Sigmund Freud (1856-1939) Founder of psychoanalysis and arguably the most influential theorist of mind of the 20th century.

Whether we know it or not, we are all of us Freudians! His discoveries and writings, his psychodynamic view of mind has been taken up at so many levels of our culture that it is the bedrock of our understanding of ourselves – our lives, our loves, our creative productions and our symptoms – in short our relations with ourselves, the world, and others.

As author, Freud is very present in his writings, sometimes openly, sometimes covertly, not driven by an attempt to treatise on ‘mental illness’ but rather by the project of de-medicalising psychopathology as human suffering. In this he revealed the unconscious underpinnings of the psychopathology of everyday life and the discontent inherent to civilisation, as running roughly along the same lines as the problematic symptoms which had up to then been seen only as illnesses. There is a dis-ease inherent to our social being and it sometimes registers in symptoms. His hope was to provide a new general psychology, which both ‘normalised’ the psychopathologies and ‘psychopathologised’ what passes for normality.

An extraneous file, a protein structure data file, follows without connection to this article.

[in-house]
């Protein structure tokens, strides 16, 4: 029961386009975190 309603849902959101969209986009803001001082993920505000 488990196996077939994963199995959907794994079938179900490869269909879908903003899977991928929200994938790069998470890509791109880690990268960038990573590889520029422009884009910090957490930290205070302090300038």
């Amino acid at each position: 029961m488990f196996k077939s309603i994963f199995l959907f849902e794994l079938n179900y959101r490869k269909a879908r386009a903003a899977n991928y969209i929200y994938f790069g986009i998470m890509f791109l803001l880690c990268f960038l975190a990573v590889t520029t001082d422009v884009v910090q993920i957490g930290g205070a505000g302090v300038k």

So, who was Freud? Born Sigismund Schlomo Freud on 6th May 1856 into a Jewish family in the city of Freiburg in what is known today as the Czech Republic, to Jakob Freud and Amalia Nathansohn. Sigmund, the apple of his youthful mother’s eye, seems to have had a very happy early life in the bosom of this large and loving family. In fact, in German ‘Freud’ means ‘Joy’. When he was four years old the family moved to Vienna to enjoy the benefits of that city’s revocation of laws discriminating against Jews. Freud remained there throughout the best part of his life, only leaving with great reluctance in 1938 when the spectre of Nazism had rendered the city dangerous to Jews. He and his family only managed to escape through the help of influential friends. They settled in London where Freud lived out the last days of his long and fruitful life in a house at Marsfield Gardens, just off the Finchley Road. This is now the Freud Museum. You can visit there and see his practice rooms as well with that iconic psychoanalytic couch.